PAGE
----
“Majoring in chemical engineering provides a wide variety of career paths, but I am confident in my desire to change lives through a career in the medical field,” White said.
She is looking forward to her time at Oklahoma State University, which she described as an energetic campus with a family-like atmosphere.
“I plan to be involved in clubs and community service organizations while also being involved in freshmen research and academic organizations within the College of Engineering, Architecture and Technology,” she said.
White said coming from a military family — her father serves in the U.S. Air Force — presented a struggle but it also molded her into the person she is. She’s planning to be the first person in her family to earn a bachelor’s degree.
White is humbled that she received such a major scholarship.
“After meeting the caliber of students nominated for the Oklahoma State Scholars Society, I am very honored to have received this scholarship,” she said. “I feel as though all of my hard work and commitment while in high school is being recognized by this scholarship.”
LAST YEAR’S FELLOWS
Fellows from the inaugural OSSS class reflect on what they learned, how they have grown in their first year at Oklahoma State University or what the future may hold.
“One of the most important lessons that I learned over the past year is that, as much as I love my field, I need to do things outside of it to help keep me balanced, such as playing the guitar. Switching my focus to these extracurriculars rather than dedicating every moment to my studies has given me greater insight into both topics more directly related to my broad interests and into the world at large.”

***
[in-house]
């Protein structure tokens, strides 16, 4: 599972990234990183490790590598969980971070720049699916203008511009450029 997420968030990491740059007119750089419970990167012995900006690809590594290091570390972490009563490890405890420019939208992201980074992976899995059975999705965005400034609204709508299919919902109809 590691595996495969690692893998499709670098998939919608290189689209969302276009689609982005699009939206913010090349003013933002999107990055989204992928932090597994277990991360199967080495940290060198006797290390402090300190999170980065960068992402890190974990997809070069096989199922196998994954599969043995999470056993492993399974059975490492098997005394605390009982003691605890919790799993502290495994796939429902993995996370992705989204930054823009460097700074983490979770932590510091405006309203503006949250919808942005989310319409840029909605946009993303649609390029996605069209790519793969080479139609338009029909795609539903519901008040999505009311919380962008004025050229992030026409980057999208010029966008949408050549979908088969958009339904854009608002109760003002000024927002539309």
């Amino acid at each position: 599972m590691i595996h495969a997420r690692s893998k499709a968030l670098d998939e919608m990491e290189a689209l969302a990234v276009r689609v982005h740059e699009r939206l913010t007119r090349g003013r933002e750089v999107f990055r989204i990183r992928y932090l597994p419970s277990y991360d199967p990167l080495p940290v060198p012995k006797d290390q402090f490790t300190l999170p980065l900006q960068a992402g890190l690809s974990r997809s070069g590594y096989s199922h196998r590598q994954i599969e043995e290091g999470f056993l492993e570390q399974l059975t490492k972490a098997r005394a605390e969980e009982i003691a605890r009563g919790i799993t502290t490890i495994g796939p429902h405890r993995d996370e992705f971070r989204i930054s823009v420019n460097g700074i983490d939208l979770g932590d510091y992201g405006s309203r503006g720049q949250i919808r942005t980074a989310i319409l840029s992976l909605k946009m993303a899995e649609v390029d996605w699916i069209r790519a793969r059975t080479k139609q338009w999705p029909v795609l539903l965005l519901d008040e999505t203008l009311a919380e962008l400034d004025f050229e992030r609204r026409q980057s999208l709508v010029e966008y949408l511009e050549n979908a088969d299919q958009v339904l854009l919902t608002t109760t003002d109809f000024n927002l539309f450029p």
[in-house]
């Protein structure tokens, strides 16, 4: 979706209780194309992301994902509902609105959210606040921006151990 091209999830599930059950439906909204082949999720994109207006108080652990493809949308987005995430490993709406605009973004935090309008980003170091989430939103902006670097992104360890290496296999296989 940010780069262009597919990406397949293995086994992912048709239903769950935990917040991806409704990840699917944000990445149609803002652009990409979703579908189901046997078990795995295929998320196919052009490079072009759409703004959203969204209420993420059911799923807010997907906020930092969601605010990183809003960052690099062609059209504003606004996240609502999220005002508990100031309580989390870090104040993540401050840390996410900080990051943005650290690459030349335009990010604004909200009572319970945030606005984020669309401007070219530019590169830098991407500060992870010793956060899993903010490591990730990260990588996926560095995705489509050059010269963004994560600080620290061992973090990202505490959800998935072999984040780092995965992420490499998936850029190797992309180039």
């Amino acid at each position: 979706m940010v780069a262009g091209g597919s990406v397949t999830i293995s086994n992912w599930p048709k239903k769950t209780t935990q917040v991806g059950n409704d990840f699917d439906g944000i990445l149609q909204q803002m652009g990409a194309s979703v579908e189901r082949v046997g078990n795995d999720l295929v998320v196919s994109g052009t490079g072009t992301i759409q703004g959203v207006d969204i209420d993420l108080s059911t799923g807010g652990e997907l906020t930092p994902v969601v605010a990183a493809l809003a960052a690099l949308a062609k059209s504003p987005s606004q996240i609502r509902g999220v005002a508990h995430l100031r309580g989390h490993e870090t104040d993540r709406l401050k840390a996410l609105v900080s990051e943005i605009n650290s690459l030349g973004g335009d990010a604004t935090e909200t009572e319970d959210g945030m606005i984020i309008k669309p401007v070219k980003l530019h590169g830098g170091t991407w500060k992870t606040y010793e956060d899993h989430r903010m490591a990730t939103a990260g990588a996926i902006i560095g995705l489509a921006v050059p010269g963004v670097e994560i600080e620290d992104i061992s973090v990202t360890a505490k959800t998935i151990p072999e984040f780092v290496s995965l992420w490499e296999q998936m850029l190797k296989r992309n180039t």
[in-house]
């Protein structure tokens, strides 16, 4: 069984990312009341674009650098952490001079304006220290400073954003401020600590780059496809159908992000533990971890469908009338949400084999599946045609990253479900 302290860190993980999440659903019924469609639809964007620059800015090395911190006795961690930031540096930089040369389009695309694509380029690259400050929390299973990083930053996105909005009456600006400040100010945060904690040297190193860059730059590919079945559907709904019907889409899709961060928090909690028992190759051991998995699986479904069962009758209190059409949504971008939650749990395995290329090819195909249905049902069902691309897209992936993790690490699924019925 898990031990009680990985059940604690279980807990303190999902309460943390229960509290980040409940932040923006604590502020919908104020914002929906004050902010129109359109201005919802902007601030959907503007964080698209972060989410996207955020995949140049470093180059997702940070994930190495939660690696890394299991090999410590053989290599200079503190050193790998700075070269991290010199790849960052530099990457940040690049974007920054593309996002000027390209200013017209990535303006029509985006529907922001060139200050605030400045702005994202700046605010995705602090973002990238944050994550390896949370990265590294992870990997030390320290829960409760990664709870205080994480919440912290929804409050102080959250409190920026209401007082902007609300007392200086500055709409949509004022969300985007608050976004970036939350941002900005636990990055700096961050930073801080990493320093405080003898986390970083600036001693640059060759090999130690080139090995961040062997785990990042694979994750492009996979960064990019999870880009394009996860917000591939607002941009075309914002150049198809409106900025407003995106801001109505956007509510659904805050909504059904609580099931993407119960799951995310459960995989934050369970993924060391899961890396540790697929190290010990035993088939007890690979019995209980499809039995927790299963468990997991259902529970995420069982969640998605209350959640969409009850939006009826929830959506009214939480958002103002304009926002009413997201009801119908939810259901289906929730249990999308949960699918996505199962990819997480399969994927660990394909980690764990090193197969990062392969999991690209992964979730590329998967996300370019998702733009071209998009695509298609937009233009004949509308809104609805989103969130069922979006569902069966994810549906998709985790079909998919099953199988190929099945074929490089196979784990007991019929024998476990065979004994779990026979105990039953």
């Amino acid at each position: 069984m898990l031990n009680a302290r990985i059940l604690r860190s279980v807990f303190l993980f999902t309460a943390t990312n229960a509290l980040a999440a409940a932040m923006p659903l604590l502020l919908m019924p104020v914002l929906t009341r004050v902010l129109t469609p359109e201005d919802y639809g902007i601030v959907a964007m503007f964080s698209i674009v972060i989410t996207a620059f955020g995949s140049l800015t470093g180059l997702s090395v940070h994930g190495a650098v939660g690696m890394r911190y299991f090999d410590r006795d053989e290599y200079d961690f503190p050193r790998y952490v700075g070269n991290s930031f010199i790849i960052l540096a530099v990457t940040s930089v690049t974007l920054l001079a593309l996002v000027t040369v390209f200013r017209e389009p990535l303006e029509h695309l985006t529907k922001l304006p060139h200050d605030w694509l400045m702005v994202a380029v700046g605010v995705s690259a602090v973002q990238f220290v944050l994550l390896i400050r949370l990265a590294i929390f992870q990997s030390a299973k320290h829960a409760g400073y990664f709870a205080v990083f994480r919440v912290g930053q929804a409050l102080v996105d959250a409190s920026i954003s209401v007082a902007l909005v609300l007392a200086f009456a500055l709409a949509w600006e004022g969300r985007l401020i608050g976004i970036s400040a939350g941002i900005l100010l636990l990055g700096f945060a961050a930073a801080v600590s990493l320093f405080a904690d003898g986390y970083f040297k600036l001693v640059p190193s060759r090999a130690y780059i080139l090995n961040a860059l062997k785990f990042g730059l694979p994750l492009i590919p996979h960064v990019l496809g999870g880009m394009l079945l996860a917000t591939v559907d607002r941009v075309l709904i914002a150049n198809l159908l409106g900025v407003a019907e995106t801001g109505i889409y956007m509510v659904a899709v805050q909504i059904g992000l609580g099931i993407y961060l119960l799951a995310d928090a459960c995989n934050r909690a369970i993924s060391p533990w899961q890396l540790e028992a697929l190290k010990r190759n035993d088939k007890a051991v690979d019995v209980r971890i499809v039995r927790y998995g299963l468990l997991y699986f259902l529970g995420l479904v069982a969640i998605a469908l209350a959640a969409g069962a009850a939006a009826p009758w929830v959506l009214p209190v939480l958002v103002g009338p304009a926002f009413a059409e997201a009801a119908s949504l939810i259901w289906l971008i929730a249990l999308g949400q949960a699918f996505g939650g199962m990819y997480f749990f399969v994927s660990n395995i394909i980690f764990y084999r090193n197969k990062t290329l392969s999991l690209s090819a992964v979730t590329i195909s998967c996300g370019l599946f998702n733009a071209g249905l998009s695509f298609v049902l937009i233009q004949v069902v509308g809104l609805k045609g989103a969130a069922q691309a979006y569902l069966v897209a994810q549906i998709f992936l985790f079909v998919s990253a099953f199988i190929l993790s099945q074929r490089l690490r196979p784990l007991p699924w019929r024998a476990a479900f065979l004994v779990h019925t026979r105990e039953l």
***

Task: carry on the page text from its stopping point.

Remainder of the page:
Major: Mechanical and aerospace engineering
“OSU has taught me a lot of skills outside of class on how to operate without the safety net I had in high school. I’ve become more self-reliant, but also more reliant on the resources I have in others (study groups, etc.). I’m most excited about the opportunities I have to make a difference within the college, whether it be through the fellows/scholars program, student council or any of the other groups I’m involved with. Obviously, I’m excited about my major as well, but growing is more fun when you grow with a community.”
Major: Animal science with a pre-veterinary option
“CASNR’s curriculum has expanded my horizons and impressed upon me the great importance of agriculture as a whole. I want to use my expertise for the benefit of the agriculture community. These are the people I’ve grown up with, who have helped me. They are neighbors and family, and they are the hard- working individuals feeding the world. I want to do my part to help them. My classes this year have really helped to reinforce that passion.”
Hometown: Oklahoma City
Major: Aerospace and mechanical engineering
“I love going to classes every day for engineering- related courses, alongside the honors courses I am interested in taking. I took the intro coding class as part of my major and found out I actually like to code. I’ve added the computer science minor to my degree. I’m excited to take intro to computer security and artificial intelligence I. After getting my bachelor’s, I plan on applying to either Boeing, SpaceX or NASA.”
|Menu Title||OSSS CRITERIA|
|Menu Icon (optional)||Students met the following criteria for membership in the society:|